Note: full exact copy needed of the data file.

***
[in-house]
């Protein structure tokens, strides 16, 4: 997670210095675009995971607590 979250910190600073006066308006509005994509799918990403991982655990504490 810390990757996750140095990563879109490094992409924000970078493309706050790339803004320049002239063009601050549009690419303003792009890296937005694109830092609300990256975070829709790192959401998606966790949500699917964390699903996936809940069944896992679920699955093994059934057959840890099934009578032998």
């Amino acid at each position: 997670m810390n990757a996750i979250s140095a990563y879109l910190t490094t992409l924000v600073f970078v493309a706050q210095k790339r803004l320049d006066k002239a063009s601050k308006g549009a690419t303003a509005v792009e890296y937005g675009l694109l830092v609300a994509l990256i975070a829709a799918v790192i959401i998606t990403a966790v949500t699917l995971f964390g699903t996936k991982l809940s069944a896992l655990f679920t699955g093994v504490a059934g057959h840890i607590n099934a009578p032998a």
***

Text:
[in-house]
């Protein structure tokens, strides 16, 4: 997670210095675009995971607590 979250910190600073006066308006509005994509799918990403991982655990504490 810390990757996750140095990563879109490094992409924000970078493309706050790339803004320049002239063009601050549009690419303003792009890296937005694109830092609300990256975070829709790192959401998606966790949500699917964390699903996936809940069944896992679920699955093994059934057959840890099934009578032998």
């Amino acid at each position: 997670m810390n990757a996750i979250s140095a990563y879109l910190t490094t992409l924000v600073f970078v493309a706050q210095k790339r803004l320049d006066k002239a063009s601050k308006g549009a690419t303003a509005v792009e890296y937005g675009l694109l830092v609300a994509l990256i975070a829709a799918v790192i959401i998606t990403a966790v949500t699917l995971f964390g699903t996936k991982l809940s069944a896992l655990f679920t699955g093994v504490a059934g057959h840890i607590n099934a009578p032998a």